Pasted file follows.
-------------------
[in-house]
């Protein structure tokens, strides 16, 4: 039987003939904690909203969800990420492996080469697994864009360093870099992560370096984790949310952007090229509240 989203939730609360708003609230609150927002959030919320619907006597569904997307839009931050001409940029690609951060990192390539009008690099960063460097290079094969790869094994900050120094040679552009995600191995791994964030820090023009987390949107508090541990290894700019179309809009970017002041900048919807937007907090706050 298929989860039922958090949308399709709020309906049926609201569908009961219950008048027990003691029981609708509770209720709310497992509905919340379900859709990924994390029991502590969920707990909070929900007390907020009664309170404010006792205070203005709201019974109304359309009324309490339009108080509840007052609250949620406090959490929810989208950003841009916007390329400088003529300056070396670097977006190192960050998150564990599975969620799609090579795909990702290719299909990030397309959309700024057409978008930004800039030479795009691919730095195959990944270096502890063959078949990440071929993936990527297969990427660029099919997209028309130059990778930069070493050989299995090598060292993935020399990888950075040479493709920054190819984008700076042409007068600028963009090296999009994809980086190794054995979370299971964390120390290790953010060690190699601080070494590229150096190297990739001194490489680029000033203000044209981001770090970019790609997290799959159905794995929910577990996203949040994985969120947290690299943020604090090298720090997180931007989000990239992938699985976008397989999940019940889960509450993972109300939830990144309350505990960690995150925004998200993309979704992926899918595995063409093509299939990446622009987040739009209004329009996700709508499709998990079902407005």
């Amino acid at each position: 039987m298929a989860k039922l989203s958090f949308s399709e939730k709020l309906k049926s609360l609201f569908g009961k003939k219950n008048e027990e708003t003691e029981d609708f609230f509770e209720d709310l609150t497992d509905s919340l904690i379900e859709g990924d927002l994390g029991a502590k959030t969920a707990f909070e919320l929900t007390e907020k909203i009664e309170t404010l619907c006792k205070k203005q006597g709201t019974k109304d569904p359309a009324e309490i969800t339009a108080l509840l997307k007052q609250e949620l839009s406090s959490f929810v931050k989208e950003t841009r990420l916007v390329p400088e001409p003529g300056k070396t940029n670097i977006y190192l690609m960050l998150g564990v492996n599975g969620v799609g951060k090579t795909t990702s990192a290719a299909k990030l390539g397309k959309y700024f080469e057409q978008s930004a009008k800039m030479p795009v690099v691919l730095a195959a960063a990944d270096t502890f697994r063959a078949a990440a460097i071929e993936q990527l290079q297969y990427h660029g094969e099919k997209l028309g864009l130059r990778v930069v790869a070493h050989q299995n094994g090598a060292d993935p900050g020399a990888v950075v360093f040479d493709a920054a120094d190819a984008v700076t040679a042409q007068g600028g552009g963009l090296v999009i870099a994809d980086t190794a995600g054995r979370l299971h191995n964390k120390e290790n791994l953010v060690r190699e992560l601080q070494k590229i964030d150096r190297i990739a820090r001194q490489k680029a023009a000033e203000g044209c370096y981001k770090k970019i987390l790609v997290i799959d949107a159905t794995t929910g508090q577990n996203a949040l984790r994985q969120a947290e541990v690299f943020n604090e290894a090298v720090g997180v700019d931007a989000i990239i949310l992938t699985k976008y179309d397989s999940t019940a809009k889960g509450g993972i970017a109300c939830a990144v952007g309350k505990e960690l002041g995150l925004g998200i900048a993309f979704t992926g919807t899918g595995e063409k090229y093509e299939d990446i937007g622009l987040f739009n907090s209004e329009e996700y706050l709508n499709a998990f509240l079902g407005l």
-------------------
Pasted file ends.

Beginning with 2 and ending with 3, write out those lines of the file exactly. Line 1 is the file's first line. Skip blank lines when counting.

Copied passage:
């Protein structure tokens, strides 16, 4: 039987003939904690909203969800990420492996080469697994864009360093870099992560370096984790949310952007090229509240 989203939730609360708003609230609150927002959030919320619907006597569904997307839009931050001409940029690609951060990192390539009008690099960063460097290079094969790869094994900050120094040679552009995600191995791994964030820090023009987390949107508090541990290894700019179309809009970017002041900048919807937007907090706050 298929989860039922958090949308399709709020309906049926609201569908009961219950008048027990003691029981609708509770209720709310497992509905919340379900859709990924994390029991502590969920707990909070929900007390907020009664309170404010006792205070203005709201019974109304359309009324309490339009108080509840007052609250949620406090959490929810989208950003841009916007390329400088003529300056070396670097977006190192960050998150564990599975969620799609090579795909990702290719299909990030397309959309700024057409978008930004800039030479795009691919730095195959990944270096502890063959078949990440071929993936990527297969990427660029099919997209028309130059990778930069070493050989299995090598060292993935020399990888950075040479493709920054190819984008700076042409007068600028963009090296999009994809980086190794054995979370299971964390120390290790953010060690190699601080070494590229150096190297990739001194490489680029000033203000044209981001770090970019790609997290799959159905794995929910577990996203949040994985969120947290690299943020604090090298720090997180931007989000990239992938699985976008397989999940019940889960509450993972109300939830990144309350505990960690995150925004998200993309979704992926899918595995063409093509299939990446622009987040739009209004329009996700709508499709998990079902407005």
């Amino acid at each position: 039987m298929a989860k039922l989203s958090f949308s399709e939730k709020l309906k049926s609360l609201f569908g009961k003939k219950n008048e027990e708003t003691e029981d609708f609230f509770e209720d709310l609150t497992d509905s919340l904690i379900e859709g990924d927002l994390g029991a502590k959030t969920a707990f909070e919320l929900t007390e907020k909203i009664e309170t404010l619907c006792k205070k203005q006597g709201t019974k109304d569904p359309a009324e309490i969800t339009a108080l509840l997307k007052q609250e949620l839009s406090s959490f929810v931050k989208e950003t841009r990420l916007v390329p400088e001409p003529g300056k070396t940029n670097i977006y190192l690609m960050l998150g564990v492996n599975g969620v799609g951060k090579t795909t990702s990192a290719a299909k990030l390539g397309k959309y700024f080469e057409q978008s930004a009008k800039m030479p795009v690099v691919l730095a195959a960063a990944d270096t502890f697994r063959a078949a990440a460097i071929e993936q990527l290079q297969y990427h660029g094969e099919k997209l028309g864009l130059r990778v930069v790869a070493h050989q299995n094994g090598a060292d993935p900050g020399a990888v950075v360093f040479d493709a920054a120094d190819a984008v700076t040679a042409q007068g600028g552009g963009l090296v999009i870099a994809d980086t190794a995600g054995r979370l299971h191995n964390k120390e290790n791994l953010v060690r190699e992560l601080q070494k590229i964030d150096r190297i990739a820090r001194q490489k680029a023009a000033e203000g044209c370096y981001k770090k970019i987390l790609v997290i799959d949107a159905t794995t929910g508090q577990n996203a949040l984790r994985q969120a947290e541990v690299f943020n604090e290894a090298v720090g997180v700019d931007a989000i990239i949310l992938t699985k976008y179309d397989s999940t019940a809009k889960g509450g993972i970017a109300c939830a990144v952007g309350k505990e960690l002041g995150l925004g998200i900048a993309f979704t992926g919807t899918g595995e063409k090229y093509e299939d990446i937007g622009l987040f739009n907090s209004e329009e996700y706050l709508n499709a998990f509240l079902g407005l």